CHICAGO - TEXAS financier and cricket impresario Allen Stanford could soon face criminal charges if the fraud allegations laid out by securities regulators prove true, analysts said on Friday.
As Antigua joined the growing number of governments to seize Stanford banks, observers warned the global reach of the billionaire's banking operations could complicate the prosecution and the return of an estimated US$50 billion (S$75 billion) in assets belonging to an estimated 50,000 clients in 140 countries.
'While the US has many treaties in place (governing the retrieval of assets) I can see other countries like Peru wanting to protect their citizens,' said Lilly Ann Sanchez, a former prosecutor and securities enforcement officer who now works for the Florida firm Fowler White Burnett.
'Once it goes into the Texas receivership, Peru then falls in line with a bunch of other creditors.' Panicked investors who lined up outside Stanford-linked banks from Texas to Antigua this week were turned away empty handed.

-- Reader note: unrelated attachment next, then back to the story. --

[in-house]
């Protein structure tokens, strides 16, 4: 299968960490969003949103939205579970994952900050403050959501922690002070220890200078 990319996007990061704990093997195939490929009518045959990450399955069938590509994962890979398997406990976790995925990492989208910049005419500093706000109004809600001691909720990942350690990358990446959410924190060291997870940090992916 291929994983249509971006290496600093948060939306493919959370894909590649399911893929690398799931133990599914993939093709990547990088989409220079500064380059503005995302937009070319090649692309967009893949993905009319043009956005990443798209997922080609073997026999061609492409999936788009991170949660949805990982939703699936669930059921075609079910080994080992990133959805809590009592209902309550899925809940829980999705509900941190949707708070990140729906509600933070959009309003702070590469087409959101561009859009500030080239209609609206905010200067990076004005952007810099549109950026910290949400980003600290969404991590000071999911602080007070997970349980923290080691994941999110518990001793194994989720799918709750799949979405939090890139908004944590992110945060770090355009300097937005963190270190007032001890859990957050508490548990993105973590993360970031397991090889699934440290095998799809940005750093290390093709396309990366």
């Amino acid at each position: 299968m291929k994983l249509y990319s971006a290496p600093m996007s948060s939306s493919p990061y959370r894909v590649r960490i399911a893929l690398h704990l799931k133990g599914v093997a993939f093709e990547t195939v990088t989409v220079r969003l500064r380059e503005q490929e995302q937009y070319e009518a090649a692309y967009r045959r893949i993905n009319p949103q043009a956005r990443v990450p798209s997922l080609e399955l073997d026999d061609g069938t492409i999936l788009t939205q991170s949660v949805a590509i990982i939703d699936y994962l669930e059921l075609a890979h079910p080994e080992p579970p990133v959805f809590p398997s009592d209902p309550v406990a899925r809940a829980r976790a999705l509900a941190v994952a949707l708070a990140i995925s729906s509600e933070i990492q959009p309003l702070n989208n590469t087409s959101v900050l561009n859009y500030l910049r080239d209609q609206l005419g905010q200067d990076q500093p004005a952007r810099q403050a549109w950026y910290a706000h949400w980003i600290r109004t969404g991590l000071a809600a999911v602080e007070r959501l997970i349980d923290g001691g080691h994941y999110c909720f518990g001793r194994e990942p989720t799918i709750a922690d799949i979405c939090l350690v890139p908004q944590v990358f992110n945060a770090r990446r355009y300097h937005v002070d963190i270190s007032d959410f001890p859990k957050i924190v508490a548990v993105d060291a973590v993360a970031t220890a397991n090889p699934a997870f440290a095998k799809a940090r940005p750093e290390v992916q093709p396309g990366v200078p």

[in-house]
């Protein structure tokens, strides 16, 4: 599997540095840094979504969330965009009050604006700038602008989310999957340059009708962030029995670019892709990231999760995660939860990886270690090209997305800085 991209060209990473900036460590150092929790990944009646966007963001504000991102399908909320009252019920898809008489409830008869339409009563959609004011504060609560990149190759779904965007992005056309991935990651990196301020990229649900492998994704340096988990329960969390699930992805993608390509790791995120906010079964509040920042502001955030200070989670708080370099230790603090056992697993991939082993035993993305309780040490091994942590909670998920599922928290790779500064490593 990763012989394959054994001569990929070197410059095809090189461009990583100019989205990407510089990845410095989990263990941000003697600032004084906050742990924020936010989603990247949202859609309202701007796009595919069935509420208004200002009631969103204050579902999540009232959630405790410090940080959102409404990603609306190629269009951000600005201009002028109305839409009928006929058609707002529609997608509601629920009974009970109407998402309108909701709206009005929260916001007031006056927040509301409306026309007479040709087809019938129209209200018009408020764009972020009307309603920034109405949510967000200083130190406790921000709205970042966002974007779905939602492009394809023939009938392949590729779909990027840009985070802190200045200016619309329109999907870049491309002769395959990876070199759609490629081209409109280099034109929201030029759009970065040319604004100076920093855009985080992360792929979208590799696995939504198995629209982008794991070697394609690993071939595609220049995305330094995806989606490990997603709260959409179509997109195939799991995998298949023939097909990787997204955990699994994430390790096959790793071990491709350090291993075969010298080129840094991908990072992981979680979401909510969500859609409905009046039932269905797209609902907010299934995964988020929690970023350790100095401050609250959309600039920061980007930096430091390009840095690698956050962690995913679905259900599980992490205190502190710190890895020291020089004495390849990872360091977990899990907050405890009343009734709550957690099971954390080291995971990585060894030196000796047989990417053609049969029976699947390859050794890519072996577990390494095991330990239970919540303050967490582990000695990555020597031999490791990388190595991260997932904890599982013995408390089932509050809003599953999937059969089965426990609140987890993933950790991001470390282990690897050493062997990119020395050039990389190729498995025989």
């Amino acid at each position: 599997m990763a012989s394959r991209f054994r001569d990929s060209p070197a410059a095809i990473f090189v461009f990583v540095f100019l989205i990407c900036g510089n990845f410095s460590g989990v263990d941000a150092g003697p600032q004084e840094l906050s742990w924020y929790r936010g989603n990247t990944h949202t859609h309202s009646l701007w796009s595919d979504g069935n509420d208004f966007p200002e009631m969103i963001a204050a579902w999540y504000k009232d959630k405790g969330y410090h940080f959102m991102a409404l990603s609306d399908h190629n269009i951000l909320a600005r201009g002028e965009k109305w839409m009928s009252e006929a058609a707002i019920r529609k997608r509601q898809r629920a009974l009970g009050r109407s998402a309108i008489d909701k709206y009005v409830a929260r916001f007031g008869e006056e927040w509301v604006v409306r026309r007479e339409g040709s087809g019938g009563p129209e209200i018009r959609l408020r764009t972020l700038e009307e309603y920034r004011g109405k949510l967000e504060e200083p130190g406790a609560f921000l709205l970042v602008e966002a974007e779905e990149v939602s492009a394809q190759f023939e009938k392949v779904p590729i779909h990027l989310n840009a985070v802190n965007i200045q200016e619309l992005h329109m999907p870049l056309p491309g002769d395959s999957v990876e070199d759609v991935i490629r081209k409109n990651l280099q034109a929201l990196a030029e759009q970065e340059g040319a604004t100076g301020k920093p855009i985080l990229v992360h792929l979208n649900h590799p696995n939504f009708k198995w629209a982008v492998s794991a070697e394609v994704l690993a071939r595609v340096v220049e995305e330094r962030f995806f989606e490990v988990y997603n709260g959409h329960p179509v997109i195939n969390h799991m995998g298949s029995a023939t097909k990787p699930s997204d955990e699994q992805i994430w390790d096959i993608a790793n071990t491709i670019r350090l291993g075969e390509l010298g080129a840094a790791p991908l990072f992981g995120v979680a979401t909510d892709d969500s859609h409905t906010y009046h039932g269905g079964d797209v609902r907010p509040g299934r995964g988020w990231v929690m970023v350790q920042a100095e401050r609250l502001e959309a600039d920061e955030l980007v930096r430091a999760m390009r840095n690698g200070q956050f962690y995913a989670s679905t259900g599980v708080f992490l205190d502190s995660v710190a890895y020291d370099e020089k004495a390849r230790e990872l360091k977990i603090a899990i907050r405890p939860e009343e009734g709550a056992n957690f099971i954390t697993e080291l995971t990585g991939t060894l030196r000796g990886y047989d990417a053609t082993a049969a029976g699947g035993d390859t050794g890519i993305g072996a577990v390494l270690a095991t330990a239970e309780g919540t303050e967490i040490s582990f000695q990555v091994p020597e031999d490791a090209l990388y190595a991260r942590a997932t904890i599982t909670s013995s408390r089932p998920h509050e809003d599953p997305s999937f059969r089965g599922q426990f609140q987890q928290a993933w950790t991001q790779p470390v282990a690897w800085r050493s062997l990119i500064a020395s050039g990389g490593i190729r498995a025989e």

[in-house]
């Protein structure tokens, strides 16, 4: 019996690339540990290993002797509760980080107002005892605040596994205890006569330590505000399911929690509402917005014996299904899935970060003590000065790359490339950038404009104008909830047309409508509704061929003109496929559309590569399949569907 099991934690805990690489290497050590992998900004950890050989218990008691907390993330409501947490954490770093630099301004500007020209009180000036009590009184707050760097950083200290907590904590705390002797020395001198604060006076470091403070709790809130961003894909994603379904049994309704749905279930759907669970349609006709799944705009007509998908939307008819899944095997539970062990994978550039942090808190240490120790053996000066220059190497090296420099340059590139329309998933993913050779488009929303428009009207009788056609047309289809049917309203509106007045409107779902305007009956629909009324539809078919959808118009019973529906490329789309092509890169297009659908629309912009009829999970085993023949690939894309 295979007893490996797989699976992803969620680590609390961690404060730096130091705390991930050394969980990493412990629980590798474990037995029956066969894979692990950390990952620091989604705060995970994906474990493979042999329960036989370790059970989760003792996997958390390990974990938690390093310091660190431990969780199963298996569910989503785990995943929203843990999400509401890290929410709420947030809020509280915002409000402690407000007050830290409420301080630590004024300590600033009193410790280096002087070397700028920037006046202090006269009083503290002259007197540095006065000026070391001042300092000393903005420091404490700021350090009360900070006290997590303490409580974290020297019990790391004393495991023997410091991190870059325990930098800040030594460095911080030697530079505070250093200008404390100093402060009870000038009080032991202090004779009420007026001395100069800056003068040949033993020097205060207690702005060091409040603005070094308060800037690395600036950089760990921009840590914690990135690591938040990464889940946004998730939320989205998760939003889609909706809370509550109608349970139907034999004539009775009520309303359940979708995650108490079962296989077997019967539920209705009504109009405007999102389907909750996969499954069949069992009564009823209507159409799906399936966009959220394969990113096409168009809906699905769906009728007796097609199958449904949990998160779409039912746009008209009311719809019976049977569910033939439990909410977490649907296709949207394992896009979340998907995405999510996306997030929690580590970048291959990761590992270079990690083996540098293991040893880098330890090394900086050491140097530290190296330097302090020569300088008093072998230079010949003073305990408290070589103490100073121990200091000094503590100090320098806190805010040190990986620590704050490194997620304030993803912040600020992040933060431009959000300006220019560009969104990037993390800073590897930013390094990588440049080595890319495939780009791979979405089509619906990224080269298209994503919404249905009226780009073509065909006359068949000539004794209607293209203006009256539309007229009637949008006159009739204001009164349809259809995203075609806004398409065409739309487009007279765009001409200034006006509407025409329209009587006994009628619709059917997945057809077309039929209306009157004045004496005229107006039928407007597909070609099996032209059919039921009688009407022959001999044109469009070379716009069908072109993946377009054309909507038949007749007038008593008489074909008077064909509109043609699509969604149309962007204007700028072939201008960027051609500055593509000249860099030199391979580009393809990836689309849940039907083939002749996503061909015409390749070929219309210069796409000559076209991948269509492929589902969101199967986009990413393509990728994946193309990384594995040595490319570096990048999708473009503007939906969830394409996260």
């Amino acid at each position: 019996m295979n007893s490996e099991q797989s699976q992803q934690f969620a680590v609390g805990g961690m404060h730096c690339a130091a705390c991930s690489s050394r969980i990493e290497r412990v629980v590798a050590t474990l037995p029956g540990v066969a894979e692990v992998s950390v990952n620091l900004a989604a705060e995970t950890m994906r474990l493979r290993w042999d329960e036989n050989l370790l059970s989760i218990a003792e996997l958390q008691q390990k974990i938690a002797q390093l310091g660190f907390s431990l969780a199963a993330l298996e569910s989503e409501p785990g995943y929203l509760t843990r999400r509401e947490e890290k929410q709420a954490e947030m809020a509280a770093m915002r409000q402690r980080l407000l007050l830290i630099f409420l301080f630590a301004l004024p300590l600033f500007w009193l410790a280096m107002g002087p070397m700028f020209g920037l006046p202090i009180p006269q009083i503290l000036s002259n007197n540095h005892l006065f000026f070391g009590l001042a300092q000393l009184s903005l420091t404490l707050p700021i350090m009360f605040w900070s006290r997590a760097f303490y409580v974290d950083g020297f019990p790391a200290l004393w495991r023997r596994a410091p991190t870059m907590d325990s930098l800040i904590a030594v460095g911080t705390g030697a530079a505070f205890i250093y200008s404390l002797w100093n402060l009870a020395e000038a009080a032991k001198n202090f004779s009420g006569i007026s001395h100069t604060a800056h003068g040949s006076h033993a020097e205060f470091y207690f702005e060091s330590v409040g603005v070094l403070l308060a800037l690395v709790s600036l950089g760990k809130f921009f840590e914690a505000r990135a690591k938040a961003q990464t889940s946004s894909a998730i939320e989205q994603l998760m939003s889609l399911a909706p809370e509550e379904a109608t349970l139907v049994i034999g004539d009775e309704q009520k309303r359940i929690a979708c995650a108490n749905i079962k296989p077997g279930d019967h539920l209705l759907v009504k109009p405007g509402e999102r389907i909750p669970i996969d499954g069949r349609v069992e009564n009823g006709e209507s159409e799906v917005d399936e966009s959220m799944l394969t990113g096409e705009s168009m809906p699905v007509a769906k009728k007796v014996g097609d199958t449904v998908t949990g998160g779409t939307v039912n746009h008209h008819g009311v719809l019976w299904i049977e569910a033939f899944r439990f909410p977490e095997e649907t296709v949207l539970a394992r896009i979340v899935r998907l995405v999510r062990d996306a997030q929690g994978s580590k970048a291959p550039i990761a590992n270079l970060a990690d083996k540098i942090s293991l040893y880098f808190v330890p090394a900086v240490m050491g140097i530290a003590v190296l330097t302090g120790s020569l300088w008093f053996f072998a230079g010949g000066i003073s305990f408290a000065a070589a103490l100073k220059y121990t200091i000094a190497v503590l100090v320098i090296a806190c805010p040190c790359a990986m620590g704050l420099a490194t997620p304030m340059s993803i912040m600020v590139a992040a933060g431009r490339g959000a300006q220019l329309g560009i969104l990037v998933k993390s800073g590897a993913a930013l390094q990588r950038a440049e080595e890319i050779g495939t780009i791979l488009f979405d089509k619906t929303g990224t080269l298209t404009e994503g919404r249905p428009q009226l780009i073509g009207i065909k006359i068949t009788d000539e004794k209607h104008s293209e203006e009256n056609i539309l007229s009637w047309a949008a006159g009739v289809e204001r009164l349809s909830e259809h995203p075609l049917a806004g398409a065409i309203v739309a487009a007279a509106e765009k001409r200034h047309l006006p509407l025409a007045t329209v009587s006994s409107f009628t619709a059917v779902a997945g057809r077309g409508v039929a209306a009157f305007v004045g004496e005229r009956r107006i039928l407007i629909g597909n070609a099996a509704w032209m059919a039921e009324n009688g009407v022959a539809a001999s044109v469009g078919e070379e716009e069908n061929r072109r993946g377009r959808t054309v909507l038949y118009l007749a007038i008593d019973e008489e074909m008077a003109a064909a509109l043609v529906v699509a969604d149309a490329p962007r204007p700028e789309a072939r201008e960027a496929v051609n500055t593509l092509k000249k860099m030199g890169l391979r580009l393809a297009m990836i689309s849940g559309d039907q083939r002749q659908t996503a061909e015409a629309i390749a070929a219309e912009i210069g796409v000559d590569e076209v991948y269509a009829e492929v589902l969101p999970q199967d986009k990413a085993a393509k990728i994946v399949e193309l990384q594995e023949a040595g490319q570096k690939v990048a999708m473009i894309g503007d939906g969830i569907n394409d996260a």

With many of Stanford's operations now in receivership it could be weeks or even months before they find out if they will be able to recover their savings and access the funds.
The US receiver who has taken control of the US-based assets of the Stanford Financial Group issued a notice to investors Friday that they will not be able to withdraw funds or make payments out of their accounts 'for the foreseeable future.' 'Transfers out of these accounts are frozen until the receiver is able to verify there are no legal or equitable claims against those accounts,' Ralph Janvey wrote in a note to customers.
Meanwhile, Venezuela on Friday barred the directors of Stanford Bank Venezuela from leaving the country a day after their seized the bank and announced plans to sell its assets.
Antigua also announced plans to take over Stanford's Bank of Antigua and seize the assets of his Antigua-based offshore investment banks.
Peru, Panama, Ecuador and Colombia have also taken action against his banks and Britain has launched a probe of his actions.
The US Securities and Exchange Commission charged Stanford on Tuesday with perpetrating 'a fraud of shocking magnitude that has spread its tentacles throughout the world.' He is accused of lying to investors about the safety and real returns of eight billion dollars in 'certificates of deposits' and 1.2 billion dollars in mutual funds. -- AFP